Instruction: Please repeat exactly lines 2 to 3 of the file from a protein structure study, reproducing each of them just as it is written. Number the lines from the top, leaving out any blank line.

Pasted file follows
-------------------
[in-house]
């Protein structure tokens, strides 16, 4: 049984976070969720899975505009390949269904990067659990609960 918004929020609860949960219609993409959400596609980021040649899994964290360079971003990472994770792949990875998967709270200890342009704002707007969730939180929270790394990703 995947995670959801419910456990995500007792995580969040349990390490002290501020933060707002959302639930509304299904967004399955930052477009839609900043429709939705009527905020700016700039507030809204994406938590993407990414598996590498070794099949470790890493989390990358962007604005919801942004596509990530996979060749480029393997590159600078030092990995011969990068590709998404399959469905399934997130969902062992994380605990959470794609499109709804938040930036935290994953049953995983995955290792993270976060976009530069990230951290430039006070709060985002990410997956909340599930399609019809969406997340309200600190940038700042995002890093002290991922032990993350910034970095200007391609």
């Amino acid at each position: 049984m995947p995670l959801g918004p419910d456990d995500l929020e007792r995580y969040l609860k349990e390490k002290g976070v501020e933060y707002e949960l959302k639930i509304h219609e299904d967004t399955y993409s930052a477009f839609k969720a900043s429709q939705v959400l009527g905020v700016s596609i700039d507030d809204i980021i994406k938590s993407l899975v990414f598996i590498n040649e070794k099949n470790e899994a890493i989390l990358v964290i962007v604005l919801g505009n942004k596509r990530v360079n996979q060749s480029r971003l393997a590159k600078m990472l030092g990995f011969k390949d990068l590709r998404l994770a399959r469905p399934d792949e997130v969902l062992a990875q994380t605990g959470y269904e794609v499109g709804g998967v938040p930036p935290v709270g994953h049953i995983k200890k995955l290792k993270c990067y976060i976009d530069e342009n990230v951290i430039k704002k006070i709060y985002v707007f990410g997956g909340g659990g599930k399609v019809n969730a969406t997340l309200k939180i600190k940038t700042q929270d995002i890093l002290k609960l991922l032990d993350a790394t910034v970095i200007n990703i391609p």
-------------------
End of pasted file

């Protein structure tokens, strides 16, 4: 049984976070969720899975505009390949269904990067659990609960 918004929020609860949960219609993409959400596609980021040649899994964290360079971003990472994770792949990875998967709270200890342009704002707007969730939180929270790394990703 995947995670959801419910456990995500007792995580969040349990390490002290501020933060707002959302639930509304299904967004399955930052477009839609900043429709939705009527905020700016700039507030809204994406938590993407990414598996590498070794099949470790890493989390990358962007604005919801942004596509990530996979060749480029393997590159600078030092990995011969990068590709998404399959469905399934997130969902062992994380605990959470794609499109709804938040930036935290994953049953995983995955290792993270976060976009530069990230951290430039006070709060985002990410997956909340599930399609019809969406997340309200600190940038700042995002890093002290991922032990993350910034970095200007391609």
């Amino acid at each position: 049984m995947p995670l959801g918004p419910d456990d995500l929020e007792r995580y969040l609860k349990e390490k002290g976070v501020e933060y707002e949960l959302k639930i509304h219609e299904d967004t399955y993409s930052a477009f839609k969720a900043s429709q939705v959400l009527g905020v700016s596609i700039d507030d809204i980021i994406k938590s993407l899975v990414f598996i590498n040649e070794k099949n470790e899994a890493i989390l990358v964290i962007v604005l919801g505009n942004k596509r990530v360079n996979q060749s480029r971003l393997a590159k600078m990472l030092g990995f011969k390949d990068l590709r998404l994770a399959r469905p399934d792949e997130v969902l062992a990875q994380t605990g959470y269904e794609v499109g709804g998967v938040p930036p935290v709270g994953h049953i995983k200890k995955l290792k993270c990067y976060i976009d530069e342009n990230v951290i430039k704002k006070i709060y985002v707007f990410g997956g909340g659990g599930k399609v019809n969730a969406t997340l309200k939180i600190k940038t700042q929270d995002i890093l002290k609960l991922l032990d993350a790394t910034v970095i200007n990703i391609p």